St. Augustine and the Piano is out, and you can get it here:
The short prose sections of St. Augustine and the Piano were written with simplicity in mind. Rather than focusing on the intentions behind the protagonist’s actions, the prose is interested in what actions were actually taken. In contrast, the larger poetry sections were written with the intention of using vivid language, offering more visceral insights into the protagonist’s thoughts.
In this way, the narrative of St. Augustine and the Piano is meant to demonstrate and then blur the distinction between prose and poetry. The interaction of different mediums entwine in a way conducive to the functioning of the human mind as it relates to meaning creation: aspects of an underlying structure whose individual qualities are best discussed in relation to one another. While the prose focusing on traditional storytelling, the poetry corresponds to the underlying qualities of meaning creation.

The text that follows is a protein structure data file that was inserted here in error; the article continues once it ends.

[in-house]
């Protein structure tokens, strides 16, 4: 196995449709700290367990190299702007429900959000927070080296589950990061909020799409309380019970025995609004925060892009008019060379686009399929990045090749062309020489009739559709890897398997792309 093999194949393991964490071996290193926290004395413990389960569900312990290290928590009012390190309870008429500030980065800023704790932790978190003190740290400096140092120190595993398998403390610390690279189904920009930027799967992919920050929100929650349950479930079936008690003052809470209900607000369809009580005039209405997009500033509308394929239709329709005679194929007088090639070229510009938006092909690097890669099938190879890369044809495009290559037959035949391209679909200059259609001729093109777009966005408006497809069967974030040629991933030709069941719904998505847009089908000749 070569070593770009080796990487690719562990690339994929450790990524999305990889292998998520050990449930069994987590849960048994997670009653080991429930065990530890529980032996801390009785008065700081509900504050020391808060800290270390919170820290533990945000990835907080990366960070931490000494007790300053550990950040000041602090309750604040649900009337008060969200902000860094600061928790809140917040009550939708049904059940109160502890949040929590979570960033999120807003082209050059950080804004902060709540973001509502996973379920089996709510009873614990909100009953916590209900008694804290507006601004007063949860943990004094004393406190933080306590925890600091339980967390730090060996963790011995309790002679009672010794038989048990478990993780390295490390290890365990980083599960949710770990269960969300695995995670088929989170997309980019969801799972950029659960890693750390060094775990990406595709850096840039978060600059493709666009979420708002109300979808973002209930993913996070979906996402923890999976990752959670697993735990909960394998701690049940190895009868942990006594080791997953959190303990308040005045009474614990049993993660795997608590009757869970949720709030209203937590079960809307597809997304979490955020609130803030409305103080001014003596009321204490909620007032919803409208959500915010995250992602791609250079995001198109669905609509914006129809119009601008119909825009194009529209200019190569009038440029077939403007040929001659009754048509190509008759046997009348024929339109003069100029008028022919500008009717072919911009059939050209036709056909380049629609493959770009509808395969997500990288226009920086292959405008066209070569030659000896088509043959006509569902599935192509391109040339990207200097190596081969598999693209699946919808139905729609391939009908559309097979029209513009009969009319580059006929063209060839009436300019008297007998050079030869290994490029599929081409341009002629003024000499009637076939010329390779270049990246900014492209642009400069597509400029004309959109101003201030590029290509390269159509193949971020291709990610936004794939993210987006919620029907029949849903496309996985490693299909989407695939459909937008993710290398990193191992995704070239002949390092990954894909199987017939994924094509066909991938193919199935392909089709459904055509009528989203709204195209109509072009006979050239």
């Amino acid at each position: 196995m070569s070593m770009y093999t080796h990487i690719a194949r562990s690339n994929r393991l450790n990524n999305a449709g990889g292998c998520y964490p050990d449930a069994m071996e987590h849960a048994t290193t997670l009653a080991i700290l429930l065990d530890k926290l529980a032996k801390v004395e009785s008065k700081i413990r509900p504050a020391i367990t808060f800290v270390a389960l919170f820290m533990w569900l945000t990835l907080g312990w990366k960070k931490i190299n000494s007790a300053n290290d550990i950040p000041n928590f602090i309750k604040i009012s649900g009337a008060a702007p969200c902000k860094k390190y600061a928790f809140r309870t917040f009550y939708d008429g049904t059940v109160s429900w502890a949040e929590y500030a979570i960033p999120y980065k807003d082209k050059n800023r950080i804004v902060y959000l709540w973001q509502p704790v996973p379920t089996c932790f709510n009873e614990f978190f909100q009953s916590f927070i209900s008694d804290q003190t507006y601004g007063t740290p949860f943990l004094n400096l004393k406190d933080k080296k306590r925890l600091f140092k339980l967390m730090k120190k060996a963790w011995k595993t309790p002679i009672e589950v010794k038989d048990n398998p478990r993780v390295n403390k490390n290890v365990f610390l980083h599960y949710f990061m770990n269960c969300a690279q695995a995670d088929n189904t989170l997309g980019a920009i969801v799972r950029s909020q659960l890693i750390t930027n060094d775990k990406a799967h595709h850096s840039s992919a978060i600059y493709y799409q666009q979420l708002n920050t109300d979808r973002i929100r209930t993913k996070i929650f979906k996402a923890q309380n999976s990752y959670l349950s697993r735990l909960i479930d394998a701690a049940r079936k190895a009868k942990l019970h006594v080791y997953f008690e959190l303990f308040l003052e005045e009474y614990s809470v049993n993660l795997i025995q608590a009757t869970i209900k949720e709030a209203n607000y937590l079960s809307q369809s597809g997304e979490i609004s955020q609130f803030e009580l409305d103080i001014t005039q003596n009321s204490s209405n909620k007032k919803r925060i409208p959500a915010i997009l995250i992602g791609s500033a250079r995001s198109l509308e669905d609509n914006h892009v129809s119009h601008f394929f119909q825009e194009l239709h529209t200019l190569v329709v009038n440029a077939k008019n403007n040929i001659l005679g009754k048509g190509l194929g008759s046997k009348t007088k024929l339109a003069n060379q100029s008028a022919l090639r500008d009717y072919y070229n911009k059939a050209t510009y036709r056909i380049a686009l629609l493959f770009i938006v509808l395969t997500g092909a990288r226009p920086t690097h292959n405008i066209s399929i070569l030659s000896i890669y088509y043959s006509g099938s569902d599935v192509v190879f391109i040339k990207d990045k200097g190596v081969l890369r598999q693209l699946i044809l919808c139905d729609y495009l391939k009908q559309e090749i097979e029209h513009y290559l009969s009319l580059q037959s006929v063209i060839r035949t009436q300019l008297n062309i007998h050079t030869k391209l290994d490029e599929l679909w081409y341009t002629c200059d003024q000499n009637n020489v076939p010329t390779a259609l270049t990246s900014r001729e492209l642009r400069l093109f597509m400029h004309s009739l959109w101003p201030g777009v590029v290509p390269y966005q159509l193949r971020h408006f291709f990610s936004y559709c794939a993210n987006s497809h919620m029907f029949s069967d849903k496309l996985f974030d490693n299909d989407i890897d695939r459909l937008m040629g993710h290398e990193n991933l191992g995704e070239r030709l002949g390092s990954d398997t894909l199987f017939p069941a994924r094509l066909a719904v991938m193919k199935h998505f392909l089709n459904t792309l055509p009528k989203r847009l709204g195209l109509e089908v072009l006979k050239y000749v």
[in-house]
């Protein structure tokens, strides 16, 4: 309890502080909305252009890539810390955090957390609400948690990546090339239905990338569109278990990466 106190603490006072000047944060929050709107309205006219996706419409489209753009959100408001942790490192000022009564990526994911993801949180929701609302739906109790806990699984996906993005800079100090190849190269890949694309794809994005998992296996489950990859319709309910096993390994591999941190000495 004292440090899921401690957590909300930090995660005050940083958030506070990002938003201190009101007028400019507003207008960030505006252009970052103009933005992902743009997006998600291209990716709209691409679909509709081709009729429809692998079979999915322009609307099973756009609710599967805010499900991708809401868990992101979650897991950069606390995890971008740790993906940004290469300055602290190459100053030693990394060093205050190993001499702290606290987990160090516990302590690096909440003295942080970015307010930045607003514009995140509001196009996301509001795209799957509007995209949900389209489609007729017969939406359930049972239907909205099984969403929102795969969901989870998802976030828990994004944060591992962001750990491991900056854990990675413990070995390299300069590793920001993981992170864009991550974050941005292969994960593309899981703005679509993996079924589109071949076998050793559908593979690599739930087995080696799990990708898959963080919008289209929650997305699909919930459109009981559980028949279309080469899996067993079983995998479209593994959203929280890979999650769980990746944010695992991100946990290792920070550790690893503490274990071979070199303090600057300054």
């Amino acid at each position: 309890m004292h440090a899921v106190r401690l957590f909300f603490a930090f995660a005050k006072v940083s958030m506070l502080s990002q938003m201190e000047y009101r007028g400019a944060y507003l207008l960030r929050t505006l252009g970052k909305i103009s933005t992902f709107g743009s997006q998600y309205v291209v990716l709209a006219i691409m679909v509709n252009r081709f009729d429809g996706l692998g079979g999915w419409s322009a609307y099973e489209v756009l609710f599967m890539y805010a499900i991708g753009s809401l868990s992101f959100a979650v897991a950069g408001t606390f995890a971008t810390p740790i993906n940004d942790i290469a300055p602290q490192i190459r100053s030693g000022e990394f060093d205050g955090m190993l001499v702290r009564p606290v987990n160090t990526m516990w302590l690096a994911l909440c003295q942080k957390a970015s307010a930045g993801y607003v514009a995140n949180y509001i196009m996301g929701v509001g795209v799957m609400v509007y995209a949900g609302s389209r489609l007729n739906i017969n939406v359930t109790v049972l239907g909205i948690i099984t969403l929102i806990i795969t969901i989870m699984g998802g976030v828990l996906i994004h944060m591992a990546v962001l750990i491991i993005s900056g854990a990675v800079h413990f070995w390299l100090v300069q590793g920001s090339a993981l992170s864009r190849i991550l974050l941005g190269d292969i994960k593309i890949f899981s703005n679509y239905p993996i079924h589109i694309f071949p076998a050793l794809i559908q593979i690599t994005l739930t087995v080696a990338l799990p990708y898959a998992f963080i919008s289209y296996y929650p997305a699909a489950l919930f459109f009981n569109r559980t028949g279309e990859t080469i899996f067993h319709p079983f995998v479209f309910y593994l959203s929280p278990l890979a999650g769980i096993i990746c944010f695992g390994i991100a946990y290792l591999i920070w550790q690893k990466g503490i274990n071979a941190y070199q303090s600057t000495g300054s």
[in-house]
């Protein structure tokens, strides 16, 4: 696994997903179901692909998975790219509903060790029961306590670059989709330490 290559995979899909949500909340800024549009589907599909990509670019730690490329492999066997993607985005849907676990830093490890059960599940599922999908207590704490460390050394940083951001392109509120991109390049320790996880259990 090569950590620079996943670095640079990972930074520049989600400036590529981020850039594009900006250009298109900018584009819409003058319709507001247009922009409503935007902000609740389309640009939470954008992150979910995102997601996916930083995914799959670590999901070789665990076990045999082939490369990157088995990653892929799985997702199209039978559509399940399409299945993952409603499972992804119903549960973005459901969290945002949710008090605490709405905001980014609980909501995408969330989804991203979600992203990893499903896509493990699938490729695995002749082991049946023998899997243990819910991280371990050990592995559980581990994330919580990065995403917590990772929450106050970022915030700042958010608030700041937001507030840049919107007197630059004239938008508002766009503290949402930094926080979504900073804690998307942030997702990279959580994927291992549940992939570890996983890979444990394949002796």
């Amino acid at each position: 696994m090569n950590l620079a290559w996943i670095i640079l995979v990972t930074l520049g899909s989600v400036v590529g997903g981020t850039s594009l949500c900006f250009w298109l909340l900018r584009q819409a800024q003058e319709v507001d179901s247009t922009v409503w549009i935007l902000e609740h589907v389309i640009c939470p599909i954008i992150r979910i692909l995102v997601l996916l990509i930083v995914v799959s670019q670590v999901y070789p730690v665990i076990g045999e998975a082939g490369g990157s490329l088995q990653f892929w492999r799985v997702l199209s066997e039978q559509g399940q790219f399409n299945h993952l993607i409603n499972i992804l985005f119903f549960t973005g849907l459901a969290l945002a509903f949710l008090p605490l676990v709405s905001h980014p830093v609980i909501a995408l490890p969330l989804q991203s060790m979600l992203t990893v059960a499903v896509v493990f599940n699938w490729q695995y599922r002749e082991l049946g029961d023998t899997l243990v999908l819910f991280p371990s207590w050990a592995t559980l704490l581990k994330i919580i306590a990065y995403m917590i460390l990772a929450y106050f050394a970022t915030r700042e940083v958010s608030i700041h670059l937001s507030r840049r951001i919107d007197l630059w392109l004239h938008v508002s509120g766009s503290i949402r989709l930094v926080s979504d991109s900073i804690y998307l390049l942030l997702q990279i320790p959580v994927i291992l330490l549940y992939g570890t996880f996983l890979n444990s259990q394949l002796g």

All seven chapters are introduced with a black-and-white illustration, each from a different artist. All of the artists have ties to the Cleveland community. They were each asked to read only the chapter that accompanies their illustration. This was done to add another medium of interpretation within the narrative.